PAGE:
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25 January 2007

When You Assume...

Impera and Trixie love to read Parents magazine. They borrow it from the library, and sometimes they’ll splurge and buy old copies of the magazine from the library for 25 cents each. Each month, Parents has articles on topics of interest to parents of children of all ages, from newborn to pre-teen. It also has a “Just for You” section, with makeup, health, and well-being articles for the moms.

Why do they read this magazine, you wonder? Well, All knowledge is worth having, as a character in a novel I’m reading is wont to say. I think Impera reads it for that reason. To make sure we're doing what we ought to (I had been negligent in scheduling 6-month dental check-ups when Impera was in 1st grade, and she called me on it after reading a Parents). And, just to know. Plus, let’s admit it, reading colorful magazines can be fun. Even an article on healthy snack foods for children has great pictures devised by creative art departments. Eye candy.

Trixie, on the other hand, reads it for the relationship articles. She was worried that the Consort and I were headed for divorce a few months ago because we didn’t dance together on a weekly basis, as Parents suggested. Now, the Consort is many things, but a salsa dancer, he is not. He is of true Germanic ancestry when it comes to rhythm and dance. We tried to explain to her that just because we didn’t get jiggy with it in the living room every week didn’t mean our relationship was on the verge of a breakdown.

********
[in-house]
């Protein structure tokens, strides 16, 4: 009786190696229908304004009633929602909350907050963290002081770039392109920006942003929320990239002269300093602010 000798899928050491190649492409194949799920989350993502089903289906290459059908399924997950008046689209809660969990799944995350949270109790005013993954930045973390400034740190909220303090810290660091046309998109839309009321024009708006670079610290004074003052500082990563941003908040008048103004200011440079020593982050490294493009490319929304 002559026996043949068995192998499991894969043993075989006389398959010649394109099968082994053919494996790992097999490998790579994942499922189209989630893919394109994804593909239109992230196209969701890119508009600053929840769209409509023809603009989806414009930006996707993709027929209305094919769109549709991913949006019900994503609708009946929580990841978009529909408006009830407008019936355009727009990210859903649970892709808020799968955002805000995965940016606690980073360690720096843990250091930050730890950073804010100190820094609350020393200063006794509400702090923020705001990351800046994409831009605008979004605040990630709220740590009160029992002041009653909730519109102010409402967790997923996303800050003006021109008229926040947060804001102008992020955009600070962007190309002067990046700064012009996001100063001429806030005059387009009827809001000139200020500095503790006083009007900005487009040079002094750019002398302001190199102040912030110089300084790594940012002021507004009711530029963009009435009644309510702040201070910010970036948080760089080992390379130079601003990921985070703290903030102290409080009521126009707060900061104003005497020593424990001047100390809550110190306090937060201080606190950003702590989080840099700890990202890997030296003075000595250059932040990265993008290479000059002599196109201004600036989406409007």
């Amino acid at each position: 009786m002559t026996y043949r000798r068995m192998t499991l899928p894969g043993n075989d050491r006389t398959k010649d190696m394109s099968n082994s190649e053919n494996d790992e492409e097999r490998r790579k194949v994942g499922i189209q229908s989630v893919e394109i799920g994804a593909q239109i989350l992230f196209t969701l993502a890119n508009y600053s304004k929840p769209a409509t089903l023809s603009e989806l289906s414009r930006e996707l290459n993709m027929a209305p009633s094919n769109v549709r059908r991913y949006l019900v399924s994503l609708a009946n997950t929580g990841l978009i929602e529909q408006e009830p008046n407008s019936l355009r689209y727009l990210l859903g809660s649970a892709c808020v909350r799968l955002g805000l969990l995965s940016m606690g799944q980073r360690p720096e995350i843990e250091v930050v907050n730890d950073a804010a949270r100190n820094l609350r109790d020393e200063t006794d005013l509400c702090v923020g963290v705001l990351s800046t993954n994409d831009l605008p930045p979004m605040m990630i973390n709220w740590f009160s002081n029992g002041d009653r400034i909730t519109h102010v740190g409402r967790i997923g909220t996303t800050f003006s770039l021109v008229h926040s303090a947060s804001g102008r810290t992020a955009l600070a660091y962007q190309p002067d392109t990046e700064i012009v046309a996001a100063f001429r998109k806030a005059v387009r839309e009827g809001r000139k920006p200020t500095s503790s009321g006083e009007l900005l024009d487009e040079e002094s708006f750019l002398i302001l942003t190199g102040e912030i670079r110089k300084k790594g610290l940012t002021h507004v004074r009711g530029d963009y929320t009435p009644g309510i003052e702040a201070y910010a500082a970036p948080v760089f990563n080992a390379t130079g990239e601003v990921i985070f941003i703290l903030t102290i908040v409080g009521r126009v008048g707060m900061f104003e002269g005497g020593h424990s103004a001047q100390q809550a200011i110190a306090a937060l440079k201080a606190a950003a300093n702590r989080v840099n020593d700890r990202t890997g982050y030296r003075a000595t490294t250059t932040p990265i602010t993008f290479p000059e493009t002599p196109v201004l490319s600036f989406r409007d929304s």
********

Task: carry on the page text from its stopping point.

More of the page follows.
The “Just for You” section is a treasure trove of PG information on intimacy, too (the audience they’re addressing is made up for the most part parents of the under-one set, when intimacy issues can be Intimacy Issues). And she absorbs every word. This information, combined with a naturally inquisitive child who is at that age where sex is a subject at once confusing and alluring, means in the past few weeks we’ve been getting many questions about how parts fit together, how does it work, how does it feel, … things like that. Before you ask why they aren’t covering this in school, let me say that in our school district, Sex Ed is scheduled for the spring in elementary school. In 4th grade, you learn how your body works. In 5th grade, you learn how the other half lives.* They will cover it, it just isn’t spring yet, you see.

The other day, Trixie comes over to me while I’m preparing dinner and asks, “Mom, what’s KY jelly?” Aha, she’s noticed the ads in the magazine, of course! I launch into an explanation of lubrication, how sometimes—for example, after childbirth and during nursing—our bodies don’t make enough natural lubrication. As I measure the herbs to add to the pot, I segue into a tangent on how women are advised not to have sexual intercourse for six weeks after childbirth, asking her to think about the physical stress of childbirth and how our bodies need a time of rest and healing. As I stir the bubbling soup, I discuss the delicacy of the tissues involved, and how irritation can quickly become inflammation and even yeast infection.

“Does that make sense?” I ask.

“Well, in the Rabbit Handbook, there’s a list of items you should have in your first aid kit for your bunny, and one of the things was KY jelly and a thermometer.”


That’s probably for taking the rabbit’s temperature rectally…

We always just used petroleum jelly when you and Impera were babies…

Never mind.

*In middle school, they teach the boys and girls together, and they talk about birth control, STDs, and show movies with titles like “Puberty: The Great Adventure” (yep, the kids like that movie about as much as you’d think they would, with a title like that!).